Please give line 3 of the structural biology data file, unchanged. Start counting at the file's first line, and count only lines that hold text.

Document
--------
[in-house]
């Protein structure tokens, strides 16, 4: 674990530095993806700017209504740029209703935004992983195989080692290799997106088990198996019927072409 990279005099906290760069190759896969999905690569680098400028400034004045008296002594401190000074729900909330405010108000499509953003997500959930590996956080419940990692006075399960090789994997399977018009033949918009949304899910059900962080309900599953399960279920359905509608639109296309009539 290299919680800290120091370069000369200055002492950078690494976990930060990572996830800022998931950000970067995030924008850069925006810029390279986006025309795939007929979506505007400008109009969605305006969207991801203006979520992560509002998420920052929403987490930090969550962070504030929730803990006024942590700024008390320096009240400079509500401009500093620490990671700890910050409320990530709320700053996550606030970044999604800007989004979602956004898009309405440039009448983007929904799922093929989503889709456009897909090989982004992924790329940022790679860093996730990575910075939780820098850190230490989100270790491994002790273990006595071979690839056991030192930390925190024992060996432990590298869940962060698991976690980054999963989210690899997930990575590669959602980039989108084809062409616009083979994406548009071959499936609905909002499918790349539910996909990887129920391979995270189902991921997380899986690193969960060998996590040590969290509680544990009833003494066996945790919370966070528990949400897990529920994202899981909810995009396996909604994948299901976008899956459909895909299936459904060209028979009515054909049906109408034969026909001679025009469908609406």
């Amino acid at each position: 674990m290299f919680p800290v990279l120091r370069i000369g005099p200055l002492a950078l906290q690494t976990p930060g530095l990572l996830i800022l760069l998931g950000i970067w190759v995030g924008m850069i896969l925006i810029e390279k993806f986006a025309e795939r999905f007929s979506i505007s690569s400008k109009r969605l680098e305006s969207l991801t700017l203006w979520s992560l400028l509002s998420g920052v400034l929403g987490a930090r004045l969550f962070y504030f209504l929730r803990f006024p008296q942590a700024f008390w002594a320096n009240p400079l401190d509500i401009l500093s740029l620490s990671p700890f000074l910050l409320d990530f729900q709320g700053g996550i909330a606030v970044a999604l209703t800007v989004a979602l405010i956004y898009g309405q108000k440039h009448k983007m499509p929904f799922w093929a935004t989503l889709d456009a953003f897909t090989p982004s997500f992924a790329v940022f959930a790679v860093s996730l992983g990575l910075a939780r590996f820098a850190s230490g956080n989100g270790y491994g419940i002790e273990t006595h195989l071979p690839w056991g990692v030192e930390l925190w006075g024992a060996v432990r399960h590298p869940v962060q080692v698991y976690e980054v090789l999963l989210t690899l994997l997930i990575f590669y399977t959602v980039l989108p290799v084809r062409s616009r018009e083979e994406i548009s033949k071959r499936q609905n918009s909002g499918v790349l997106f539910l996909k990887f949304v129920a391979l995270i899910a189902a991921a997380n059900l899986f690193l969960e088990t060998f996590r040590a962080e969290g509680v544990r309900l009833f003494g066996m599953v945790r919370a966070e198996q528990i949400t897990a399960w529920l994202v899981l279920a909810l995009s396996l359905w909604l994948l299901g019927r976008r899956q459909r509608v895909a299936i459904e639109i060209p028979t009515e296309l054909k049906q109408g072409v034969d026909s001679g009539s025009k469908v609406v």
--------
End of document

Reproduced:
């Amino acid at each position: 674990m290299f919680p800290v990279l120091r370069i000369g005099p200055l002492a950078l906290q690494t976990p930060g530095l990572l996830i800022l760069l998931g950000i970067w190759v995030g924008m850069i896969l925006i810029e390279k993806f986006a025309e795939r999905f007929s979506i505007s690569s400008k109009r969605l680098e305006s969207l991801t700017l203006w979520s992560l400028l509002s998420g920052v400034l929403g987490a930090r004045l969550f962070y504030f209504l929730r803990f006024p008296q942590a700024f008390w002594a320096n009240p400079l401190d509500i401009l500093s740029l620490s990671p700890f000074l910050l409320d990530f729900q709320g700053g996550i909330a606030v970044a999604l209703t800007v989004a979602l405010i956004y898009g309405q108000k440039h009448k983007m499509p929904f799922w093929a935004t989503l889709d456009a953003f897909t090989p982004s997500f992924a790329v940022f959930a790679v860093s996730l992983g990575l910075a939780r590996f820098a850190s230490g956080n989100g270790y491994g419940i002790e273990t006595h195989l071979p690839w056991g990692v030192e930390l925190w006075g024992a060996v432990r399960h590298p869940v962060q080692v698991y976690e980054v090789l999963l989210t690899l994997l997930i990575f590669y399977t959602v980039l989108p290799v084809r062409s616009r018009e083979e994406i548009s033949k071959r499936q609905n918009s909002g499918v790349l997106f539910l996909k990887f949304v129920a391979l995270i899910a189902a991921a997380n059900l899986f690193l969960e088990t060998f996590r040590a962080e969290g509680v544990r309900l009833f003494g066996m599953v945790r919370a966070e198996q528990i949400t897990a399960w529920l994202v899981l279920a909810l995009s396996l359905w909604l994948l299901g019927r976008r899956q459909r509608v895909a299936i459904e639109i060209p028979t009515e296309l054909k049906q109408g072409v034969d026909s001679g009539s025009k469908v609406v």